It’s no secret that many modern developments lack the space and gracious ambience that most older homes are imbued with. Generally speaking, older homes in established suburbs feature sprawling gardens and entertainment areas, large pools and generously proportioned rooms, all of which appeal greatly to big families. But as picture-perfect as these properties may look, it’s important to realise they may also harbour age-related problems that can prove costly to remedy.
Purchasing a property is one of the most expensive undertakings you will ever embark on, so the last thing you want to end up with is a house that costs more than you anticipated post-sale. Such scenarios typically arise when buyers don’t utilise the services of professional home inspectors. The fact that you will probably have signed disclosure documents further exacerbates the situation as doing so effectively waives any right to damage claims – although such cases can, and are, being argued in court.
According to Eric Bell of Inspect-a-Home, disclosure documents ask buyers to sign off on key areas such as roofing, geyser condition, wiring and damp. These can harbour latent defects that can be difficult, if not impossible, for buyers, sellers and estate agents to spot.
The following are just a few of the issues that can manifest in old homes:
Wooden tongue-in-groove floors: over time, as these floors are sanded by new owners, they may lose a few millimetres. This makes the timber thinner, which can lead to the tongue being exposed and unstable. Eventually, once the tongue is completely exposed, the floor will need to be replaced as it cannot be repaired. In a typical three bedroom house featuring Oregon floors, this could cost up to R250 000.
The condition of the crawl space: in older homes there is often a large crawl space under the house. In many instances these are closed up, which can cause problems as it prevents cross-ventilation, resulting in damp, floor rot and spoors that can cause serious health problems.
Plumbing: given that plumbing is mostly hidden, it can be difficult for a layperson to determine problems. If, for example, the pressure is low when the hot water is turned on it means that the pipes are probably clogged up and/or corroded.
Old wiring: as is the case with anything, wiring wears out – and wiring issues can be problematic as much of it is hidden.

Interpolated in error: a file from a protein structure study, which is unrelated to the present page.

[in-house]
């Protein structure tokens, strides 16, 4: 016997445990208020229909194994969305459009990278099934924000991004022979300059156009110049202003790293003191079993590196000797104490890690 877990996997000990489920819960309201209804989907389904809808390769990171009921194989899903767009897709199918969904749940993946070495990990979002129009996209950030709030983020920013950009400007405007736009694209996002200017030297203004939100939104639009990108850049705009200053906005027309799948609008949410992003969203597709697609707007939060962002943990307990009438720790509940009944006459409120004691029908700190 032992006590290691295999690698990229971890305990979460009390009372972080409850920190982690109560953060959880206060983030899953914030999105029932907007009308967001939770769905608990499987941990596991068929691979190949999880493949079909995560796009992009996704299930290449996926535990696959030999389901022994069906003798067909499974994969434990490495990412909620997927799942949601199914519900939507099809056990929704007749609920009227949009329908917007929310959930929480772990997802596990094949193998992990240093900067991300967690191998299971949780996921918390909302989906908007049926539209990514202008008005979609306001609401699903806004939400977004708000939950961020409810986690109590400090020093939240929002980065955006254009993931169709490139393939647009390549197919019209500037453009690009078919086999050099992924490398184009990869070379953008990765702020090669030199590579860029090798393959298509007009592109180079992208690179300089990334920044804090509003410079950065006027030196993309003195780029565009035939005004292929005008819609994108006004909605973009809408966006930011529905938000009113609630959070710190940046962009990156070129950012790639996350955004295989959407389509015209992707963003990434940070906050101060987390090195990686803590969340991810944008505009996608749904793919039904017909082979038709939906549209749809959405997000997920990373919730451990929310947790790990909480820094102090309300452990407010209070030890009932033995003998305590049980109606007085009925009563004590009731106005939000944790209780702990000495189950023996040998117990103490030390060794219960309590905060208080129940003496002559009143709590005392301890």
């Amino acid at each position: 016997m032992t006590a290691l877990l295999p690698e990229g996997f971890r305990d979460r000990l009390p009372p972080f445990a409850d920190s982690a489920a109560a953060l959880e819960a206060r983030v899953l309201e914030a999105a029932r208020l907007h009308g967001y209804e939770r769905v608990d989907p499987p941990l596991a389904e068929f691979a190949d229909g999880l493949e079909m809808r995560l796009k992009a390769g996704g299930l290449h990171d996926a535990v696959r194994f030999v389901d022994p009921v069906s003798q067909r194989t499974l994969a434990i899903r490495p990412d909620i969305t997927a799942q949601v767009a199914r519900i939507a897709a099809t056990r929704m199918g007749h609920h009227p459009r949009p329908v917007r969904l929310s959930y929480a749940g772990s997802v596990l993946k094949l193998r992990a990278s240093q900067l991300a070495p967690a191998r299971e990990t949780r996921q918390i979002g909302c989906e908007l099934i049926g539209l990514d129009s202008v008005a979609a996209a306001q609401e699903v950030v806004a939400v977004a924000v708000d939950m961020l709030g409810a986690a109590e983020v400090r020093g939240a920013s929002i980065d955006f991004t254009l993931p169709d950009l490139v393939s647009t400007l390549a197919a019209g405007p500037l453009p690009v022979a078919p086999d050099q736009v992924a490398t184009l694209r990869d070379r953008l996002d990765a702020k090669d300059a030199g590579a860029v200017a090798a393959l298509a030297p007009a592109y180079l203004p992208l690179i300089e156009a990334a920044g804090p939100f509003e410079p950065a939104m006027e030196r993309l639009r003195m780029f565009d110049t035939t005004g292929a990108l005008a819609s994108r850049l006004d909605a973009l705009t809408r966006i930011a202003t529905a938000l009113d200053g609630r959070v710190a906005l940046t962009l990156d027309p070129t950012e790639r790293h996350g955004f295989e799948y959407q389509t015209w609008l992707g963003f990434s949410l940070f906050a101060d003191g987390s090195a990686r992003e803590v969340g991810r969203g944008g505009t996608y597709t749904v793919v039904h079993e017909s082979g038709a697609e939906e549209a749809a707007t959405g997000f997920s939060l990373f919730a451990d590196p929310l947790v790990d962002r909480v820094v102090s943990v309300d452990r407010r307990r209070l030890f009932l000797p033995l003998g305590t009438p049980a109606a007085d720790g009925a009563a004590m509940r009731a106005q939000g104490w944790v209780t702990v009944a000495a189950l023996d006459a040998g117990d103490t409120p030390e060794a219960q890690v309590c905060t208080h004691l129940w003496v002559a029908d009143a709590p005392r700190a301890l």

Roof stability: roofs can be particularly tricky to evaluate because they are out of sight and out of mind. Along with structural concerns, insect infestations and damp can prove serious problems in roofs.
Structural cracks: many older homes have cracks, which may not seem serious to the inexperienced eye but may well end up causing structural instability, resulting in a hefty repair bill at a later stage.
Damp: damp is one of the most important aspects to consider when purchasing older homes. Damp can stem from water leaks or water penetration through cracked or porous plaster. Damp by nature is insidious as it often returns if not properly fixed. The most serious type of damp is rising damp which comes up through the foundations. In many cases, damp is covered up with filler paint, making it difficult to spot. According to Bell, to permanently remove rising damp, affected walls need to be stripped of plaster and injected with waterproofing chemicals, re-plastered and painted. Attending to a few rooms in this manner is messy and can cost up R50 000.
Notes Bell: “If you perform an inspection yourself there is no way of knowing for sure that you have spotted any and all of the problems. Unless you are a building professional you cannot truly evaluate the condition of a property, especially through a cursory surface evaluation. Simply put, engage the services of a professional property inspector before you sign an offer to purchase. Doing so will ensure that if your dream house is an oldie, it’s a goodie.”